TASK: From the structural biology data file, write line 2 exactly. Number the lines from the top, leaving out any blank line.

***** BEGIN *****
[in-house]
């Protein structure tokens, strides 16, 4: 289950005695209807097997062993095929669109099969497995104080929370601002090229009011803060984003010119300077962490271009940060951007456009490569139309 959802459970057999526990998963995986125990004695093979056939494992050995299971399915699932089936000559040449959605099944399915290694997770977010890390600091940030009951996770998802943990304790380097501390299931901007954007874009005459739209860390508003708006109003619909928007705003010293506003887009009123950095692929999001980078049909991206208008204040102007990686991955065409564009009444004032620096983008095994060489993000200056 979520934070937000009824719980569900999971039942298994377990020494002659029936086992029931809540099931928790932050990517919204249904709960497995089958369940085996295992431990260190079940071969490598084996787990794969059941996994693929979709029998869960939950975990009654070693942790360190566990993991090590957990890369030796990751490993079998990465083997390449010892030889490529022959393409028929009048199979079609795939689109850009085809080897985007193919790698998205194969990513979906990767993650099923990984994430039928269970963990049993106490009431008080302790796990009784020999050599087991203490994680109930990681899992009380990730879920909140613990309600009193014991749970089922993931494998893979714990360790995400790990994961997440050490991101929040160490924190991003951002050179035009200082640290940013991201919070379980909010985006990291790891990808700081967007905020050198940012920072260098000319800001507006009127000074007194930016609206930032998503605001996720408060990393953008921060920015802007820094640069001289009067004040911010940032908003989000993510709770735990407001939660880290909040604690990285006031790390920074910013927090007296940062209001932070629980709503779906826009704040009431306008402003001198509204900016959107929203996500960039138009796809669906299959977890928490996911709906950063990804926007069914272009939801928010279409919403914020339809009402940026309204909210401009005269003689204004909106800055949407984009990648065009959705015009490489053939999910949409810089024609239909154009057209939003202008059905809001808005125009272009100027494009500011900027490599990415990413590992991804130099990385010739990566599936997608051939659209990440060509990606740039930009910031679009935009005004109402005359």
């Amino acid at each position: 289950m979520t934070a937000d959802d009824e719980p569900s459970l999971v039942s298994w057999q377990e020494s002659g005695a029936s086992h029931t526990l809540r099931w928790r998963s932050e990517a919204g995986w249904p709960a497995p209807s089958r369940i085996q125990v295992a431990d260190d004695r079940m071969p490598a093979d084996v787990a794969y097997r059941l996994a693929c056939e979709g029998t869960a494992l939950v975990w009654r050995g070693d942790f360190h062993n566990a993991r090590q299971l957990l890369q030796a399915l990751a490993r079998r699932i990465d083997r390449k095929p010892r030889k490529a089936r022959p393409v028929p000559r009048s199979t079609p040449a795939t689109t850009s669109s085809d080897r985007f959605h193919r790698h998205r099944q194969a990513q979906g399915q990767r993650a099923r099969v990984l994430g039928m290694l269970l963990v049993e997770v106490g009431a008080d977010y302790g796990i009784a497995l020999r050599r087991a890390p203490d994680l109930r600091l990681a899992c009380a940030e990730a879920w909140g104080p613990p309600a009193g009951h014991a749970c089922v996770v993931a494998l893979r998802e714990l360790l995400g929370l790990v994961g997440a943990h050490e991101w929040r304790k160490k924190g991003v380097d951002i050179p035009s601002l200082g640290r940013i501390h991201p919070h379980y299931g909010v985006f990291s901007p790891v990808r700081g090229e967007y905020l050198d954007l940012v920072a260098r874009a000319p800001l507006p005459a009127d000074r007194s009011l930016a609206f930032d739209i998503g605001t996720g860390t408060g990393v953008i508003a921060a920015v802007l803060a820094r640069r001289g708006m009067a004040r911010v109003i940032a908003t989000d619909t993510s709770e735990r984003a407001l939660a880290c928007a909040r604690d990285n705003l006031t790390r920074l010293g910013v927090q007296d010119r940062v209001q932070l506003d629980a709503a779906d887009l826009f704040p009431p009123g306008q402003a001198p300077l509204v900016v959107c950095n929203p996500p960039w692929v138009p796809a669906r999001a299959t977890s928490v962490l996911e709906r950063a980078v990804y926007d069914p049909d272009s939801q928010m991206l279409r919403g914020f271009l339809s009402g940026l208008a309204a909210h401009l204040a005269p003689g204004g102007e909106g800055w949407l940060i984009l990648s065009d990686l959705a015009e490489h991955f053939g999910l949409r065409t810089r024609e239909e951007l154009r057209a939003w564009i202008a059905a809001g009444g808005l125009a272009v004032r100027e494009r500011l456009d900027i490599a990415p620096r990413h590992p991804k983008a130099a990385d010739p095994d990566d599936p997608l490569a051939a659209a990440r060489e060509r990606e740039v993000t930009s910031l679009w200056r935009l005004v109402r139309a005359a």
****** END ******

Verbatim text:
């Protein structure tokens, strides 16, 4: 289950005695209807097997062993095929669109099969497995104080929370601002090229009011803060984003010119300077962490271009940060951007456009490569139309 959802459970057999526990998963995986125990004695093979056939494992050995299971399915699932089936000559040449959605099944399915290694997770977010890390600091940030009951996770998802943990304790380097501390299931901007954007874009005459739209860390508003708006109003619909928007705003010293506003887009009123950095692929999001980078049909991206208008204040102007990686991955065409564009009444004032620096983008095994060489993000200056 979520934070937000009824719980569900999971039942298994377990020494002659029936086992029931809540099931928790932050990517919204249904709960497995089958369940085996295992431990260190079940071969490598084996787990794969059941996994693929979709029998869960939950975990009654070693942790360190566990993991090590957990890369030796990751490993079998990465083997390449010892030889490529022959393409028929009048199979079609795939689109850009085809080897985007193919790698998205194969990513979906990767993650099923990984994430039928269970963990049993106490009431008080302790796990009784020999050599087991203490994680109930990681899992009380990730879920909140613990309600009193014991749970089922993931494998893979714990360790995400790990994961997440050490991101929040160490924190991003951002050179035009200082640290940013991201919070379980909010985006990291790891990808700081967007905020050198940012920072260098000319800001507006009127000074007194930016609206930032998503605001996720408060990393953008921060920015802007820094640069001289009067004040911010940032908003989000993510709770735990407001939660880290909040604690990285006031790390920074910013927090007296940062209001932070629980709503779906826009704040009431306008402003001198509204900016959107929203996500960039138009796809669906299959977890928490996911709906950063990804926007069914272009939801928010279409919403914020339809009402940026309204909210401009005269003689204004909106800055949407984009990648065009959705015009490489053939999910949409810089024609239909154009057209939003202008059905809001808005125009272009100027494009500011900027490599990415990413590992991804130099990385010739990566599936997608051939659209990440060509990606740039930009910031679009935009005004109402005359």